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Murdoch's "news" networks haven't done a thing to bring truth or critical analysis on any story for over a decade.

The problem with for-profit news is that people are stupid. They have a recurring and perpetual apitite for entertainment, as opposed to information.

There use to be a time where people would turn on the news expecting to be informed. It was a citizen's duty to become informed, and the news networks OPERATED AT A LOSS.

These days, people complain that the news sucks and doesn't cover real stories. Yet news networks are making more money now than they ever have in the past.

This is what for-profit news brings you. Lowest common denominator coverage of whatever glues people to the screen. Critical analysis, important stories, real news, etc, doesn't matter. It doesn't matter because it's way more profitable to cover Michael Jackson for 4 weeks than it is to talk about foreign relations, banking reform, or whatever have you.

Most importantly, lets not forget that news networks are in the business of selling ads (even ATS operates in this way). Except ATS doesn't have multi-million dollar contracts with Monsanto, BP, Kraft, etc, while main stream media are slaves to the revenue from these huge companies. If the news network dissatisfies its advertisers, then they can pull their ads, and the network goes bankrupt. This gives big business huge leverage over what you and I get to see when we turn on the tube. So that's another big part of the problem. Again, it all stems from being a profitable entity, rather than a real news source.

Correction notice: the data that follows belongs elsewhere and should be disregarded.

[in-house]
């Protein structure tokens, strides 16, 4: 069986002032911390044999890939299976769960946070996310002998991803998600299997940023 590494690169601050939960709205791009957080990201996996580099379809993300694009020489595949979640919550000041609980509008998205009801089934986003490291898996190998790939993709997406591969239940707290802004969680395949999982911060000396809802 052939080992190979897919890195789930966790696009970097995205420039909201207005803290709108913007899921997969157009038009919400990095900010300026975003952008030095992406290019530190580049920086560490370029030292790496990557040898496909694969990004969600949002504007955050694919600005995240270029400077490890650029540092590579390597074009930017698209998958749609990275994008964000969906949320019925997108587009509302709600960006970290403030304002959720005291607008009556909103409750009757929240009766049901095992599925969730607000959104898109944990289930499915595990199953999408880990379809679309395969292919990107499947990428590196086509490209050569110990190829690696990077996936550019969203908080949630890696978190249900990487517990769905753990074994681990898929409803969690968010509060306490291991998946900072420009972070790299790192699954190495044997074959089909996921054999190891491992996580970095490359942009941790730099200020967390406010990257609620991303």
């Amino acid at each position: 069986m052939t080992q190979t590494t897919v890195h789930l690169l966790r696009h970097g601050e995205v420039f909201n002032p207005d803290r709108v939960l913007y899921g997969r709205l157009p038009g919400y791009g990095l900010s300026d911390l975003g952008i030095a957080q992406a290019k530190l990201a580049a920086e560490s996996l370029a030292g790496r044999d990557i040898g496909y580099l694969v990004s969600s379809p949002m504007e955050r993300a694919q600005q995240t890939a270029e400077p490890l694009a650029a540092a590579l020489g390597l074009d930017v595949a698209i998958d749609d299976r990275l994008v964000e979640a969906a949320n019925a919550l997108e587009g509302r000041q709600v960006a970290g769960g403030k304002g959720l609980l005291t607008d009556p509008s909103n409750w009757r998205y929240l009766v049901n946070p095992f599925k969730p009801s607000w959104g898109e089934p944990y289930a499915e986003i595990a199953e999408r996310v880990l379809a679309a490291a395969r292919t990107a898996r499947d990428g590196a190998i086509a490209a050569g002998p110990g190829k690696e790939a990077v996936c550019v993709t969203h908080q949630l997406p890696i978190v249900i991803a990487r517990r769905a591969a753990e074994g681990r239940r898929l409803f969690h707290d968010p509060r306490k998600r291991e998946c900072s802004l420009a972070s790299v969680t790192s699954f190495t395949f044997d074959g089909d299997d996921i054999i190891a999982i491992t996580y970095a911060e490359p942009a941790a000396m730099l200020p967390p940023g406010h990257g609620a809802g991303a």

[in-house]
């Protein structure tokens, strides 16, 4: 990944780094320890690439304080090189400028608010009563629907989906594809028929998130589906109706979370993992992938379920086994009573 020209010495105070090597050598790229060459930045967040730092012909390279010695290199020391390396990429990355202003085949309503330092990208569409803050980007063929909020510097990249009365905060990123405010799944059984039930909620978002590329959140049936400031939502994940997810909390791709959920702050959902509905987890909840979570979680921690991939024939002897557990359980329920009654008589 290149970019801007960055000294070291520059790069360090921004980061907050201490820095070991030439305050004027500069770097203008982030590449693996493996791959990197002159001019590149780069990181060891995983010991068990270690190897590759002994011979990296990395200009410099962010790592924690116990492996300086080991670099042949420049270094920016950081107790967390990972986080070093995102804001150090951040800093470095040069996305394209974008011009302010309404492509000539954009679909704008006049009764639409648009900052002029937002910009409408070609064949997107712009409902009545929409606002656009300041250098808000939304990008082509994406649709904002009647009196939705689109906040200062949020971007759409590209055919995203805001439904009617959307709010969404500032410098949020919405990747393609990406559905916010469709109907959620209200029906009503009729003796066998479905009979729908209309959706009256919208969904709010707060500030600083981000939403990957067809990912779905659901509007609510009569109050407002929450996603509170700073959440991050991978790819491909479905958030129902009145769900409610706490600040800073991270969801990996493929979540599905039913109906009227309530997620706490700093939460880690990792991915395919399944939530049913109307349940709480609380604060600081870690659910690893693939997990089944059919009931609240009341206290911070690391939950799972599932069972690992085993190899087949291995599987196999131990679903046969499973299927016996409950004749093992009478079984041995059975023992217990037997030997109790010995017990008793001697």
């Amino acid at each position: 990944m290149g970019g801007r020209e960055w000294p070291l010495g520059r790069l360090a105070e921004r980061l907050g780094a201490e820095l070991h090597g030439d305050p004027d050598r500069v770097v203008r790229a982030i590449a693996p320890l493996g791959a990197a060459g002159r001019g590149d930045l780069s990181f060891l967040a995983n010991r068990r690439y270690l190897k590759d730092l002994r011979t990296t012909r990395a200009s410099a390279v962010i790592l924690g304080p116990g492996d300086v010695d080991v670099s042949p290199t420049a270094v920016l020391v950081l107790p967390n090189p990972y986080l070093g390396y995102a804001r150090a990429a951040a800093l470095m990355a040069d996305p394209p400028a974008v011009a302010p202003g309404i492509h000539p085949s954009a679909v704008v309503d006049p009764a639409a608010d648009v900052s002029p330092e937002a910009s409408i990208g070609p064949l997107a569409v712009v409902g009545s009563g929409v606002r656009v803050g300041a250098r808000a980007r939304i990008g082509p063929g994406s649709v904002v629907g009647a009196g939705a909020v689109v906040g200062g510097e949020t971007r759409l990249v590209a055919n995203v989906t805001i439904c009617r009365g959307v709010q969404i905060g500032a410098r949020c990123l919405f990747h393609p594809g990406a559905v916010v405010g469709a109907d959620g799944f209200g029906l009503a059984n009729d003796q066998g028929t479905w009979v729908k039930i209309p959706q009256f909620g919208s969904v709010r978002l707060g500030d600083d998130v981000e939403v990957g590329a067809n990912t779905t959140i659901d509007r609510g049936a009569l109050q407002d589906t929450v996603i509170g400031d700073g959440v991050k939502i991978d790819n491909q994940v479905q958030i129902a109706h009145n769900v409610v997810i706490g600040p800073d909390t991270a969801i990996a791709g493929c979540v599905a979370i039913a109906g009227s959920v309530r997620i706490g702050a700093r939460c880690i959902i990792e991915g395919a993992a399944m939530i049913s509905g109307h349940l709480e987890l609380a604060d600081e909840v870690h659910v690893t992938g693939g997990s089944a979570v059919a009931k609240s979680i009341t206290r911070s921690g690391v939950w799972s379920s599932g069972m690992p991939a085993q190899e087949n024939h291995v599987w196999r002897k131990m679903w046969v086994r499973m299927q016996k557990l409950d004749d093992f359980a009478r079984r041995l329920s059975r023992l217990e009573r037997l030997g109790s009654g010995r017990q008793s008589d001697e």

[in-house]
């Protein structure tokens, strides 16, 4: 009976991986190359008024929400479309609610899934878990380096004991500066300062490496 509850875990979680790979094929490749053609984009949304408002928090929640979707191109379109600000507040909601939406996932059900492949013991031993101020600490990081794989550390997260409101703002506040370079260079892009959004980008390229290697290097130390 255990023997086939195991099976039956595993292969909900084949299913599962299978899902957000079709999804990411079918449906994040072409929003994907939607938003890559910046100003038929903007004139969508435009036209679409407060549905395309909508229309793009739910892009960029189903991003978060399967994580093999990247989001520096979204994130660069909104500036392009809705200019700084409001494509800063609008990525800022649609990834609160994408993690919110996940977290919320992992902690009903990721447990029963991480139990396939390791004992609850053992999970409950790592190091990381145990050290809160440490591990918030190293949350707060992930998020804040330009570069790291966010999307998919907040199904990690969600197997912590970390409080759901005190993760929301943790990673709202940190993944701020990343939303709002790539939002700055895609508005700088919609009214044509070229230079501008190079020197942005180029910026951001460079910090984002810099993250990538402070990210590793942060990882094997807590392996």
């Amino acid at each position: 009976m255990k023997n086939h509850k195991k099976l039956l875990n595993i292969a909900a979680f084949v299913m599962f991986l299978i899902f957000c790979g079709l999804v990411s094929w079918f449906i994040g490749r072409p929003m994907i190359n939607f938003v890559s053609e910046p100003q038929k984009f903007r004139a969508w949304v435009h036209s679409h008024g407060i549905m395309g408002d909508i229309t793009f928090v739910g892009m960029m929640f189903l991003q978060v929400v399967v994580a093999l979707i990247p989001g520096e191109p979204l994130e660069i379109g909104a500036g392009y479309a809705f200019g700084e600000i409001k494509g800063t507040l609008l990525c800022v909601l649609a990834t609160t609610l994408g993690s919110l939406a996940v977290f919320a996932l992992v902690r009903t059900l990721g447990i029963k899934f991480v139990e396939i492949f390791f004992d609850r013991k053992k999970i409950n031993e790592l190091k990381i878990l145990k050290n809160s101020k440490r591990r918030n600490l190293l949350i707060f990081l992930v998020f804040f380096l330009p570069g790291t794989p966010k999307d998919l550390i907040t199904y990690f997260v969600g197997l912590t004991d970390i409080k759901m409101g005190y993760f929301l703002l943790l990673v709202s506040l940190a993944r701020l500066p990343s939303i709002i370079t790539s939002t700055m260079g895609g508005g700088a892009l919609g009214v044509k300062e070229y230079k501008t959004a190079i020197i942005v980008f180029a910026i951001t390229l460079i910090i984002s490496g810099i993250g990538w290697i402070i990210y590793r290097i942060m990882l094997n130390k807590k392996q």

And finally, people CAN educate themselves -- but they overwhelming chose not to. Why is that? Because the majority of people are sh#@. They are helpless, bewildered cattle that NEED to be lied to.



posted on Sep, 10 2009 @ 05:08 PM